Without even addressing the Football Assocation of Ireland’s (FAI) performance – with regard to the cronyism exposed in the 2002 Genesis Report, the running of the League of Ireland, the underhandedness (in the Irish Football Association’s eyes) of recruiting players who played at a youth level for Northern Ireland, and the Aviva Stadium ticket scheme – 2000-2010 was the most controversial decade in Ireland’s competitive history.
The qualifying successes of the 1990s, where Jack Charlton’s management and the Grannygate rule aided Ireland’s cause in qualifying for two World Cups, led to Ireland fans growing in hope and expectation of the Boys in Green – particularly with so many of Ireland’s players playing first-team and top-level football in England.
However, the ecstasy of Jason McAteer’s 67th minute volley against the Netherlands at Lansdowne Road on 1 September 2001, the euphoria of U2’s rendition of ‘New Years Day’ and reference to the goal at Slane Castle on the same day, and Ireland’s progress into the last-16 of the 2002 World Cup were overshadowed by the Civil War-like divide that gripped the nation between the Keanites and the pro-McCarthyites. Such was the tension, the then Taoiseach, Bertie Ahern, looked to send Roy Keane a private jet to bring him back to Saipan while Keane was, typically, aloof as he near-incessantly walked his dog Triggs in Manchester. Two years later and despite climbing to 12th position in the FIFA rankings in December 2004 under new manager Brian Kerr, who controversially recalled Keane, Ireland missed out on Euro 2004 and World Cup 2006 due to their inability to hold leads in competitive games – as was seen against Russia (2) and Switzerland in 2002/2003, and against Switzerland and Israel (2) in 2004/2005.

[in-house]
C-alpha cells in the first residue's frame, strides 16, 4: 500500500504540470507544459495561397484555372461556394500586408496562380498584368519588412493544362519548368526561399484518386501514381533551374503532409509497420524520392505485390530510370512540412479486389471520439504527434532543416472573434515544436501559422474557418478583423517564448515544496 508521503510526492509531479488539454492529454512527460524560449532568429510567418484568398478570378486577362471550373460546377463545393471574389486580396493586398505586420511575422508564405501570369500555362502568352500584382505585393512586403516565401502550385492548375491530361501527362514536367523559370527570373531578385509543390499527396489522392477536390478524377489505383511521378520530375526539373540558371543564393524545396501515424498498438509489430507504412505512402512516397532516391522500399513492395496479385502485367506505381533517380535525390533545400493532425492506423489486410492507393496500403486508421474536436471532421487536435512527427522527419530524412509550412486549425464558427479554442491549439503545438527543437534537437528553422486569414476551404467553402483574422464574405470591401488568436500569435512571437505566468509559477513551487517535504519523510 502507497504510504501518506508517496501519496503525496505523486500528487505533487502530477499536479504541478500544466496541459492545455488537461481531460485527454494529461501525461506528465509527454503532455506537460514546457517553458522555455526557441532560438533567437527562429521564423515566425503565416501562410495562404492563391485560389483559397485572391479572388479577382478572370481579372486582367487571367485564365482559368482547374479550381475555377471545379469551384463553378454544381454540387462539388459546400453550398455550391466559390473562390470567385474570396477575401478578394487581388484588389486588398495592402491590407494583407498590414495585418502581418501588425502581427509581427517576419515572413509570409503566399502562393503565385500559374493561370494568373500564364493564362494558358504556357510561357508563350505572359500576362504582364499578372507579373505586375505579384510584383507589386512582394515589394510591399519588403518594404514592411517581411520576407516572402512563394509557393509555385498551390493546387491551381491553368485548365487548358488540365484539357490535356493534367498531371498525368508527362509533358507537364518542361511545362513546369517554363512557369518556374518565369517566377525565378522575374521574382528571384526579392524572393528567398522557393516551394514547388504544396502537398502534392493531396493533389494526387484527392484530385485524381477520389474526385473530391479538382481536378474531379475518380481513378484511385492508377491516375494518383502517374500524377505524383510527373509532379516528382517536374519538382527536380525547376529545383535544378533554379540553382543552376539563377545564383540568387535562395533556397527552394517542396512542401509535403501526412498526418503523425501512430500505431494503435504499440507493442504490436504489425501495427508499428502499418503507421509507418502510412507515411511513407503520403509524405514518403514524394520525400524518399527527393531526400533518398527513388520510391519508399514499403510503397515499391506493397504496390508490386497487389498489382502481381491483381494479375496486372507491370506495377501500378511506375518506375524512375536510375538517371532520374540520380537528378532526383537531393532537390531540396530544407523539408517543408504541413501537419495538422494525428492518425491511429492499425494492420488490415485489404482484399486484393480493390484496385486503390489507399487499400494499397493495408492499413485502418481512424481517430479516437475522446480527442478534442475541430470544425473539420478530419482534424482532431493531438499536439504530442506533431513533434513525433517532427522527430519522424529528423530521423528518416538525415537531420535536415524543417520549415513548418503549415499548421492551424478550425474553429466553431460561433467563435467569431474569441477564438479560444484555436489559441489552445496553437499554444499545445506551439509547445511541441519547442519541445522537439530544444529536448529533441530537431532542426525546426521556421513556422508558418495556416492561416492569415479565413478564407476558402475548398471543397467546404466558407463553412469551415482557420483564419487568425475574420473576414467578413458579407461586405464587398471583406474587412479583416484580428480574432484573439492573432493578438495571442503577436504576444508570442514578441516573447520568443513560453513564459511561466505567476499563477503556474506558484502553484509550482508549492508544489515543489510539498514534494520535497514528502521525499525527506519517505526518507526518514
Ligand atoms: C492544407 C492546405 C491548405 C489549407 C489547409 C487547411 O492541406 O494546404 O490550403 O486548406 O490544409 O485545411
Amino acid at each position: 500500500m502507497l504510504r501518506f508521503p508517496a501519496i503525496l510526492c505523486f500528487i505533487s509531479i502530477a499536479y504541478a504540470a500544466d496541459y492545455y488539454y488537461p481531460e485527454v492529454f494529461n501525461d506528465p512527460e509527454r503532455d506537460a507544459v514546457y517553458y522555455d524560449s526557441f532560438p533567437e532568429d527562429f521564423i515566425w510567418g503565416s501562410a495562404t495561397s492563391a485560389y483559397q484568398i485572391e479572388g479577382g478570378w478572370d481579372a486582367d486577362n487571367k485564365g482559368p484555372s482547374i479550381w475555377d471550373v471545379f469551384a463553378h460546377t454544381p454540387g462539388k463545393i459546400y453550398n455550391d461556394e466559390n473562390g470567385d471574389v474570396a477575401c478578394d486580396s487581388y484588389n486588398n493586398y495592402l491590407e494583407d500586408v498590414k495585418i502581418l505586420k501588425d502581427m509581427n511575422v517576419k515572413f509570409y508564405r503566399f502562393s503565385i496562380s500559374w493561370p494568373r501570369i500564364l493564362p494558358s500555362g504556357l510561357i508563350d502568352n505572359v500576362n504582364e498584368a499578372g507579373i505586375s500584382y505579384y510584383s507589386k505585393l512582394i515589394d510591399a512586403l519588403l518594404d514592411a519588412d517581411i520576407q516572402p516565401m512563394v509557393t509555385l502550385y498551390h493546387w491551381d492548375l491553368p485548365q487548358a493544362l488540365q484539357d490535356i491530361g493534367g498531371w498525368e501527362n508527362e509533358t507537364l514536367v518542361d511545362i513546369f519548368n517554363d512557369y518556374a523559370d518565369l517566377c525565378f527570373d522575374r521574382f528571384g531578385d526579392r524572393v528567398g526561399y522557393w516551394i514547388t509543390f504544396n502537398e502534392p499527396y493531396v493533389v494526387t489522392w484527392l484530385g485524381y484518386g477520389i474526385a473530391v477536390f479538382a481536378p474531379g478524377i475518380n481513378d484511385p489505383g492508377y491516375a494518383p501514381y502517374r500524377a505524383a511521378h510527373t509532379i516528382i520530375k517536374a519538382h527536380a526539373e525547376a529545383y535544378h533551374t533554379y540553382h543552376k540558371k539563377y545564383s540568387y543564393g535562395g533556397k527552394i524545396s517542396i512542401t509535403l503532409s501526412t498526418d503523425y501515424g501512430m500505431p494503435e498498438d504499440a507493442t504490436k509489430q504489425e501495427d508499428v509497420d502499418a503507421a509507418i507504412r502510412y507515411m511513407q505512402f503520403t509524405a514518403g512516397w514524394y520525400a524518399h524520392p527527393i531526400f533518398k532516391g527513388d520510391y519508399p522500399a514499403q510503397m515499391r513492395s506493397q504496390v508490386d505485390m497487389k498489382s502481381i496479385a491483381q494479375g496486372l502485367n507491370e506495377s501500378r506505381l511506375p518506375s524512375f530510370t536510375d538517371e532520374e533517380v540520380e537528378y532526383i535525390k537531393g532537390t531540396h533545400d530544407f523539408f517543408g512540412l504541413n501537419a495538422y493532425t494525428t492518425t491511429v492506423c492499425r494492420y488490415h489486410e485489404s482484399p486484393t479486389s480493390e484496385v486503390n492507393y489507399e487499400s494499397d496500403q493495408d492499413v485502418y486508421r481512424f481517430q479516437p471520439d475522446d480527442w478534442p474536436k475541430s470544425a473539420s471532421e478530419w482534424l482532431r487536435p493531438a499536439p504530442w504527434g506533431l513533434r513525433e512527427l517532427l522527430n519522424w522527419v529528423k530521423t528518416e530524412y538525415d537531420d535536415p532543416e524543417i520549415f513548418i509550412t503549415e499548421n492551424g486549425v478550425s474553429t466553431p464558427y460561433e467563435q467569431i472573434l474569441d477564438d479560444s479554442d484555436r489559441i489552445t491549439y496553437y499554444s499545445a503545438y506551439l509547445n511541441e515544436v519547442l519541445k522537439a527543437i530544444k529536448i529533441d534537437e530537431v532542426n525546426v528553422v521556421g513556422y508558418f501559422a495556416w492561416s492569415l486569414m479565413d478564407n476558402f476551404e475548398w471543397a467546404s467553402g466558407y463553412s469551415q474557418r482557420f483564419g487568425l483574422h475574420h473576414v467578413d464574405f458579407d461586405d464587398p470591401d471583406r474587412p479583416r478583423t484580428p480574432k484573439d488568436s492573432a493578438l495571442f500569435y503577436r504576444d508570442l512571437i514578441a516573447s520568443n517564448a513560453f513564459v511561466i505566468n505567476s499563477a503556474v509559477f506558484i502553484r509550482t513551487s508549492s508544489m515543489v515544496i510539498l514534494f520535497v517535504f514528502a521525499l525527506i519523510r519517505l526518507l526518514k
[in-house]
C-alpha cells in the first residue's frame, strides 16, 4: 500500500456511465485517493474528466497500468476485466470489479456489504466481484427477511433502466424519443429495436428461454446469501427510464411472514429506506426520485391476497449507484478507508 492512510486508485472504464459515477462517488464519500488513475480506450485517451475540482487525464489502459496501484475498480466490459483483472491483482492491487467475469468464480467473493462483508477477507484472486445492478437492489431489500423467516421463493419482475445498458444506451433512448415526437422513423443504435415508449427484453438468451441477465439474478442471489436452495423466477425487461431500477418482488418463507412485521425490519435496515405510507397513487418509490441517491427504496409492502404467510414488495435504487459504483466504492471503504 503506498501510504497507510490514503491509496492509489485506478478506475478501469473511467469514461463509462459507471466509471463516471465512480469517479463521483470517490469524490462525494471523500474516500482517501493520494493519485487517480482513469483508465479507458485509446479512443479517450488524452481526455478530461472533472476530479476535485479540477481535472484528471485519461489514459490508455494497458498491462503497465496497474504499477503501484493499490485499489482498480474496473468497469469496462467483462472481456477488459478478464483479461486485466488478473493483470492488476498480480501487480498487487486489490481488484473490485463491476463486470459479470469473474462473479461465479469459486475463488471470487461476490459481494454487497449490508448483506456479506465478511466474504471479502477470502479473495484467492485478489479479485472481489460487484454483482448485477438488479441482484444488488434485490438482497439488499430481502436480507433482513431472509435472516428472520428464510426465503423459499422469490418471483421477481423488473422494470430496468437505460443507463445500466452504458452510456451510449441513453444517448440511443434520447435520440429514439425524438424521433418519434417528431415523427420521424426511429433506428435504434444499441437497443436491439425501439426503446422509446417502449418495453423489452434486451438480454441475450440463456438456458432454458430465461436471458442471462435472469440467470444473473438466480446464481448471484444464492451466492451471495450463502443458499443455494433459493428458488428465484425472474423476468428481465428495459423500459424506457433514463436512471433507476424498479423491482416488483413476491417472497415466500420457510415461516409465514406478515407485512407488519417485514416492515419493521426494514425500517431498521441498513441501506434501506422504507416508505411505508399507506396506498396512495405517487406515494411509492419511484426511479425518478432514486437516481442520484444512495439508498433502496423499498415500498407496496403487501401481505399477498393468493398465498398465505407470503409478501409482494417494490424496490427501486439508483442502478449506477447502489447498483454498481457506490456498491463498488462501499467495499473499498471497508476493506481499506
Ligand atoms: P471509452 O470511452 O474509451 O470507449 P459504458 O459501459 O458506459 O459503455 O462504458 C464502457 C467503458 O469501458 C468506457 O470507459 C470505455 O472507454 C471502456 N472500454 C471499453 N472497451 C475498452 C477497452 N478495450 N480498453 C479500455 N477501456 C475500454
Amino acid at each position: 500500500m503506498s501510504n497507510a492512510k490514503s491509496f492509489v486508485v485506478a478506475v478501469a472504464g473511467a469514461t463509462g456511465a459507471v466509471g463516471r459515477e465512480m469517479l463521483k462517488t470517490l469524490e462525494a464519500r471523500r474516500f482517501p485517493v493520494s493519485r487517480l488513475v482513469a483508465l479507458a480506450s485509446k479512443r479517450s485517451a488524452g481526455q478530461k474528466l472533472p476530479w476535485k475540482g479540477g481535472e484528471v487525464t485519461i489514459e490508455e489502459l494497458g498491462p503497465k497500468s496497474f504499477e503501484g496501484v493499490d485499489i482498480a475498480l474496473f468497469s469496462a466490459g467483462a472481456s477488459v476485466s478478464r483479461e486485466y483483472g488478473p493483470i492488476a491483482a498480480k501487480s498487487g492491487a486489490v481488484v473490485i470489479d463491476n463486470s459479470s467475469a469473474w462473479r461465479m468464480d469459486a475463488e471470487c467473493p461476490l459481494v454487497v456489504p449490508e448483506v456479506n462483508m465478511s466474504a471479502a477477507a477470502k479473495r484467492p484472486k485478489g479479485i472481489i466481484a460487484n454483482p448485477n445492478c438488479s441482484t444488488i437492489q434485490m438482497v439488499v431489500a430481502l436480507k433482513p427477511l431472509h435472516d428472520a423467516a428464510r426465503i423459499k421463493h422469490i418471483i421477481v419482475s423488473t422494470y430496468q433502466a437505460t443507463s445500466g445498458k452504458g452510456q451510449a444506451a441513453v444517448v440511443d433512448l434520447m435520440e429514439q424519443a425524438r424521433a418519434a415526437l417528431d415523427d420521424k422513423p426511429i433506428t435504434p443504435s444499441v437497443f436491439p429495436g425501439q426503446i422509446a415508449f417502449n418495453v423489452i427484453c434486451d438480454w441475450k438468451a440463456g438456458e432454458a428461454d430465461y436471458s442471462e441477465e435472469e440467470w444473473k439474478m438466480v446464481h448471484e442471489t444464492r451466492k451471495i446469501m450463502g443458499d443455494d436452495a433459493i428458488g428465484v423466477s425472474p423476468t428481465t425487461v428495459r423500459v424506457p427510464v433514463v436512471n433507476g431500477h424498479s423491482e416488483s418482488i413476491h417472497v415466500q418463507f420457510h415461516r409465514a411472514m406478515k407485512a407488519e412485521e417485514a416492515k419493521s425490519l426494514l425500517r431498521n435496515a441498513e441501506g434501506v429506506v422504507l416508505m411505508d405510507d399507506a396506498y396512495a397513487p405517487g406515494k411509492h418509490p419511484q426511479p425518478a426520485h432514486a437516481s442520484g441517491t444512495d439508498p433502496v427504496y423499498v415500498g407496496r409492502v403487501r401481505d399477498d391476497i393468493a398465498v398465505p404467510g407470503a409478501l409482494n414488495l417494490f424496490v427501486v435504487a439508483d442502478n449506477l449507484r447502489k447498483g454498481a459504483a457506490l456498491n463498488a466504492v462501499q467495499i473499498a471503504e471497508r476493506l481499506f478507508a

Kerr’s replacement, and Ireland’s former record cap holder, Steve Staunton, failed to inspire Ireland to Euro 2008 qualification, which included an abysmal 5-2 loss against Cyprus in Nicosia, and the Stephen Ireland affair epitomised the chaos that had gripped the Ireland set-up. The machine-like success of the Giovanni Trapattoni era, where Ireland’s record reads 15 wins (11 competitive), 12 draws (8 competitive) and 9 losses (2 competitive) out of 36 games under the Italian, has seen Ireland’s defence and tactical organisation grow dramatically – but at the cost of a dour playing style. Despite this, the unity and passion that Ireland displayed in equalising France’s 1-0 advantage in the 2009 World Cup playoff, and the controversy of Thierry Henry’s blatant handball pass to William Gallas, which denied Ireland a penalty shootout against a French team under immense pressure from a hostile Stade de France crowd, proved how much Ireland have grown since the Staunton years. However, with uncertainty surrounding the 72 year old Trapattoni’s future and businessman Dennis O’Brien’s investment in a future contract, Ireland are entering a decade of unprecedented transition.
Although Shay Given has just signed a five-year contract with Aston Villa, doubts remain about whether the 37 year old would be able to commit to both club and country beyond 2012. It seems unlikely, judging by Given’s recent performances for Ireland and for Aston Villa in pre-season, that Ireland will face a dilemma akin to when the then 36 year old fans’ favourite Packie Bonner dramatically lost form going into the 1995/1996 season, so this will make it an even tougher decision for Ireland’s most-capped player. Although the situation does not appear as worrying as it did just a few years ago, when veterans Dean Kiely and Paddy Kenny were the only alternatives to Given, Sunderland’s Keiren Westwood (26) looks the only adept and imminent replacement for the Donegal man.